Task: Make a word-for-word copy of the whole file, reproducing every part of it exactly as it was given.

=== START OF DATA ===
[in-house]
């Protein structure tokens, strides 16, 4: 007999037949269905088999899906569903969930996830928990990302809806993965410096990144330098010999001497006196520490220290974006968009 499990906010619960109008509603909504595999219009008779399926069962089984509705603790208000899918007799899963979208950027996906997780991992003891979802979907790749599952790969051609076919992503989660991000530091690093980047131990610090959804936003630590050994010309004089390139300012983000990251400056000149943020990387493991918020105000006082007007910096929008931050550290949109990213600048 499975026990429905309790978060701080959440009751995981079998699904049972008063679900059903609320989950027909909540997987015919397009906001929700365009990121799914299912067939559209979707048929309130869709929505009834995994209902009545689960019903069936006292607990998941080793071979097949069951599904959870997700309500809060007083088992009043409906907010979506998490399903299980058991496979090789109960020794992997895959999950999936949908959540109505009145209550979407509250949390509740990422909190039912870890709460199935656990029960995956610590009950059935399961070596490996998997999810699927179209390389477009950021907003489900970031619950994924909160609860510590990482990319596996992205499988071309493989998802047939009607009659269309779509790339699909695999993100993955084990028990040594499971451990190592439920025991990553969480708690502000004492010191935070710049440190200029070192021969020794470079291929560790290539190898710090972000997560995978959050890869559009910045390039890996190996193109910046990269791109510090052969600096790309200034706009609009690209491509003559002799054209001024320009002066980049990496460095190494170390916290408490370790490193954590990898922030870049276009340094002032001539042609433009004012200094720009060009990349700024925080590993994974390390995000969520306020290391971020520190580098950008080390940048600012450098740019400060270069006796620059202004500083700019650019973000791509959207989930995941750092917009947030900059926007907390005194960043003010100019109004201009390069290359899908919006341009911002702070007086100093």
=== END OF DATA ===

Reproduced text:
[in-house]
């Protein structure tokens, strides 16, 4: 007999037949269905088999899906569903969930996830928990990302809806993965410096990144330098010999001497006196520490220290974006968009 499990906010619960109008509603909504595999219009008779399926069962089984509705603790208000899918007799899963979208950027996906997780991992003891979802979907790749599952790969051609076919992503989660991000530091690093980047131990610090959804936003630590050994010309004089390139300012983000990251400056000149943020990387493991918020105000006082007007910096929008931050550290949109990213600048 499975026990429905309790978060701080959440009751995981079998699904049972008063679900059903609320989950027909909540997987015919397009906001929700365009990121799914299912067939559209979707048929309130869709929505009834995994209902009545689960019903069936006292607990998941080793071979097949069951599904959870997700309500809060007083088992009043409906907010979506998490399903299980058991496979090789109960020794992997895959999950999936949908959540109505009145209550979407509250949390509740990422909190039912870890709460199935656990029960995956610590009950059935399961070596490996998997999810699927179209390389477009950021907003489900970031619950994924909160609860510590990482990319596996992205499988071309493989998802047939009607009659269309779509790339699909695999993100993955084990028990040594499971451990190592439920025991990553969480708690502000004492010191935070710049440190200029070192021969020794470079291929560790290539190898710090972000997560995978959050890869559009910045390039890996190996193109910046990269791109510090052969600096790309200034706009609009690209491509003559002799054209001024320009002066980049990496460095190494170390916290408490370790490193954590990898922030870049276009340094002032001539042609433009004012200094720009060009990349700024925080590993994974390390995000969520306020290391971020520190580098950008080390940048600012450098740019400060270069006796620059202004500083700019650019973000791509959207989930995941750092917009947030900059926007907390005194960043003010100019109004201009390069290359899908919006341009911002702070007086100093």